Biology majors Emily Welch (MS’19), Anna Manges (BS’20), and Nathan Peters (BS ’19) and professors Joe Duchamp and Tom Simmons determined the best fabric for construction of drags used to collect blacklegged ticks which vector the pathogens causing Lyme
disease, anaplasmosis, babesiosis, Borrelia miyamotoi disease, ehrlichiosis, and Powassan virus disease.
Emily Welch removing tick larvae from drag in field
The study, “Relative efficiency of drag fabrics for
collection of blacklegged tick (Acari: Ixodidae) larvae, nymphs, and adults,” is published online ahead of print in the Journal of Medical Entomology.
The preferred method for collection of ticks is to drag a one-square meter piece of sturdy cloth along the ground through and over vegetation. The cloth is attached on its leading edge to a dowel which has a cord tied to its ends for pulling the drag.
Unfortunately, this is a very inefficient method for collecting ticks in that most do not attach to the drag and are passed over. Despite the importance of maximizing collection efficiency for surveillance of ticks and tick-borne diseases, the performance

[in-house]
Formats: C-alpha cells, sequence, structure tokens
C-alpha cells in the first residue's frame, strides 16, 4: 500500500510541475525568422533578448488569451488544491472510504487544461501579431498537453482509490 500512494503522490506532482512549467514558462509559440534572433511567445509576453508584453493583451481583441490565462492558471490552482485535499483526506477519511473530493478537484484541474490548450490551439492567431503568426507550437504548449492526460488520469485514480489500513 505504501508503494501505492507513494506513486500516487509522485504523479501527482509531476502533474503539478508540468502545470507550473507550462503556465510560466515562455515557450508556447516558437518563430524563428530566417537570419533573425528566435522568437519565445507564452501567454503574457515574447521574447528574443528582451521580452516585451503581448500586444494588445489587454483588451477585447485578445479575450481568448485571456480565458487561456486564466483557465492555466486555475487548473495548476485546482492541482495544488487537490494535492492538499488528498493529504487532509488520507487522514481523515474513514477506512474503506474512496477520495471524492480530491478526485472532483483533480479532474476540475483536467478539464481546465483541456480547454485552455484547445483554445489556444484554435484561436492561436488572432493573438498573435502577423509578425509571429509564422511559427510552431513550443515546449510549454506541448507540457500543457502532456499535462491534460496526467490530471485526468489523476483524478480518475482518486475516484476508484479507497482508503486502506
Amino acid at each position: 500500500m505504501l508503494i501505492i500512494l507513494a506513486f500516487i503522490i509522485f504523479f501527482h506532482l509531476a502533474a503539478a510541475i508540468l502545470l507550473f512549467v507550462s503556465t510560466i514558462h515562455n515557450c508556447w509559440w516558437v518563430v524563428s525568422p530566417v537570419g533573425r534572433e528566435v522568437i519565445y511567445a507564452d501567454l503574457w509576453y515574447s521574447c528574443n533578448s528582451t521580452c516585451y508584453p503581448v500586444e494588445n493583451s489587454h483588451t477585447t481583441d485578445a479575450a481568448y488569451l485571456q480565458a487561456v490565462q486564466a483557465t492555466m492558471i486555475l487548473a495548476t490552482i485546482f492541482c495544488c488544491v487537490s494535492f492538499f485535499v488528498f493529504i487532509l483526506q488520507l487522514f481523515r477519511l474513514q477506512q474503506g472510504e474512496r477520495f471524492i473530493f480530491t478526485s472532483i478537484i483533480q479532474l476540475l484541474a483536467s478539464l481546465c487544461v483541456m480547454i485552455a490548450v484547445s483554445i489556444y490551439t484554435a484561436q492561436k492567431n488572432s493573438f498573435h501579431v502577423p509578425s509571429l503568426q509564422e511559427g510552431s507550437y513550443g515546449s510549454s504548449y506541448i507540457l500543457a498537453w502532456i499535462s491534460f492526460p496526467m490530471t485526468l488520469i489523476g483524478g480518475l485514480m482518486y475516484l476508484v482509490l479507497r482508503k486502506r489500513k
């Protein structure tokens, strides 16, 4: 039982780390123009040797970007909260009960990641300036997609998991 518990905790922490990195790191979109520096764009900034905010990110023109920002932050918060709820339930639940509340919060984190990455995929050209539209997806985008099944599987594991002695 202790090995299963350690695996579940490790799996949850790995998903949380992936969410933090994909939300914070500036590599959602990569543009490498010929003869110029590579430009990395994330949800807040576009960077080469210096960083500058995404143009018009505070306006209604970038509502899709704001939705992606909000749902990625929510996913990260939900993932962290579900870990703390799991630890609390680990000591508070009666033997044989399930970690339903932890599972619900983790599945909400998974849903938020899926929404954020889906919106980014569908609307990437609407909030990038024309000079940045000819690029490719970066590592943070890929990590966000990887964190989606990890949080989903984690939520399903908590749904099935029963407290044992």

of commonly used fabrics has never been compared.
The student-faculty research team compared the relative efficiency of canvas, corduroy, and flannel, which represent a broad range of textures, to collect all active stages of the blacklegged tick. They discovered that flannel was the best fabric for
collection of adults and corduroy for collection of larvae and nymphs.
Anna Manges and Emily Welch checking drags for tick larvae in laboratory
Ticks on drag fabrics
Their findings will direct best practices for tick surveillance methods used by public health agencies to assess and reduce tick-borne disease risk.
Department of Biology